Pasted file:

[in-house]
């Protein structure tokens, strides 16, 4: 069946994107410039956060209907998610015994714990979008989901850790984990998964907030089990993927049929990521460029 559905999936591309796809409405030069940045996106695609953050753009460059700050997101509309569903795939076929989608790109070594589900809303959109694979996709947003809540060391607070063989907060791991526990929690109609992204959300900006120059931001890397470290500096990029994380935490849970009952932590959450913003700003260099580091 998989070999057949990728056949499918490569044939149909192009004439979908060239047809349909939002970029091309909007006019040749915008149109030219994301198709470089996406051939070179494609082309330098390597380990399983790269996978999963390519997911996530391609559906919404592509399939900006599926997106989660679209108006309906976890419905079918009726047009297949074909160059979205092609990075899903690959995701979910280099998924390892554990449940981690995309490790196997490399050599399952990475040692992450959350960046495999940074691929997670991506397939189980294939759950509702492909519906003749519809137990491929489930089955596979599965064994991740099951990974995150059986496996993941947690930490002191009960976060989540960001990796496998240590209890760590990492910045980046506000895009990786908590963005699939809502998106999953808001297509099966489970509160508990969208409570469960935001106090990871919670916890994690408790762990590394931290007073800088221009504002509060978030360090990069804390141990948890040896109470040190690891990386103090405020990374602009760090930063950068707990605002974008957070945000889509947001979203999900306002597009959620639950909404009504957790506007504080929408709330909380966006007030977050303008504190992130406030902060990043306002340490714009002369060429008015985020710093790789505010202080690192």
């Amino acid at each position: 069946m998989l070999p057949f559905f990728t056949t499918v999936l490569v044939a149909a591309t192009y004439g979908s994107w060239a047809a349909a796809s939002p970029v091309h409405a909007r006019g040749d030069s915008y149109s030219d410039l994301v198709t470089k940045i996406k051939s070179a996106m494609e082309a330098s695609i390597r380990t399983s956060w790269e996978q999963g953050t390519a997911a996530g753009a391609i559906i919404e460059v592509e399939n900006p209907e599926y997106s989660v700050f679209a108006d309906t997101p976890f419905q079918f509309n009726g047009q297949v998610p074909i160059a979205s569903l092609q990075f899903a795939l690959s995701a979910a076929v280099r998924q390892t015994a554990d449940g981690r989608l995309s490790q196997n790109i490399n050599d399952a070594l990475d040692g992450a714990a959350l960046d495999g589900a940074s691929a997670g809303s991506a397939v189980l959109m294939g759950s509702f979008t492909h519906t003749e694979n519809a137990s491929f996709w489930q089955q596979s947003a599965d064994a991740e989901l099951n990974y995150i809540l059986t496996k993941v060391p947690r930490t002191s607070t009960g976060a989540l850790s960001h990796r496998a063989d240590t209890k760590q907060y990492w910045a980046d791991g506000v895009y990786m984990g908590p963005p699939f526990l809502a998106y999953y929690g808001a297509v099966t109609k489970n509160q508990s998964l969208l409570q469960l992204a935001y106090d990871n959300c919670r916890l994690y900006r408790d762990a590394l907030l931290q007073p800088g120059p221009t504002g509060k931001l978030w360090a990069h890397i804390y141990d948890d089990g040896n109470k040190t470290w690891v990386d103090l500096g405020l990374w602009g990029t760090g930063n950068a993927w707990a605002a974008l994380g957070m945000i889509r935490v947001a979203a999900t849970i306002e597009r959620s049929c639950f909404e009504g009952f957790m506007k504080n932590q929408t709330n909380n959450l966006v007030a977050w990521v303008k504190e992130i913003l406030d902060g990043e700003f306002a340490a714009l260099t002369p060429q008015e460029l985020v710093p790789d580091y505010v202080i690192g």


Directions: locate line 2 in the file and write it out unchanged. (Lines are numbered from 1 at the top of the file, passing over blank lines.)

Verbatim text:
């Protein structure tokens, strides 16, 4: 069946994107410039956060209907998610015994714990979008989901850790984990998964907030089990993927049929990521460029 559905999936591309796809409405030069940045996106695609953050753009460059700050997101509309569903795939076929989608790109070594589900809303959109694979996709947003809540060391607070063989907060791991526990929690109609992204959300900006120059931001890397470290500096990029994380935490849970009952932590959450913003700003260099580091 998989070999057949990728056949499918490569044939149909192009004439979908060239047809349909939002970029091309909007006019040749915008149109030219994301198709470089996406051939070179494609082309330098390597380990399983790269996978999963390519997911996530391609559906919404592509399939900006599926997106989660679209108006309906976890419905079918009726047009297949074909160059979205092609990075899903690959995701979910280099998924390892554990449940981690995309490790196997490399050599399952990475040692992450959350960046495999940074691929997670991506397939189980294939759950509702492909519906003749519809137990491929489930089955596979599965064994991740099951990974995150059986496996993941947690930490002191009960976060989540960001990796496998240590209890760590990492910045980046506000895009990786908590963005699939809502998106999953808001297509099966489970509160508990969208409570469960935001106090990871919670916890994690408790762990590394931290007073800088221009504002509060978030360090990069804390141990948890040896109470040190690891990386103090405020990374602009760090930063950068707990605002974008957070945000889509947001979203999900306002597009959620639950909404009504957790506007504080929408709330909380966006007030977050303008504190992130406030902060990043306002340490714009002369060429008015985020710093790789505010202080690192």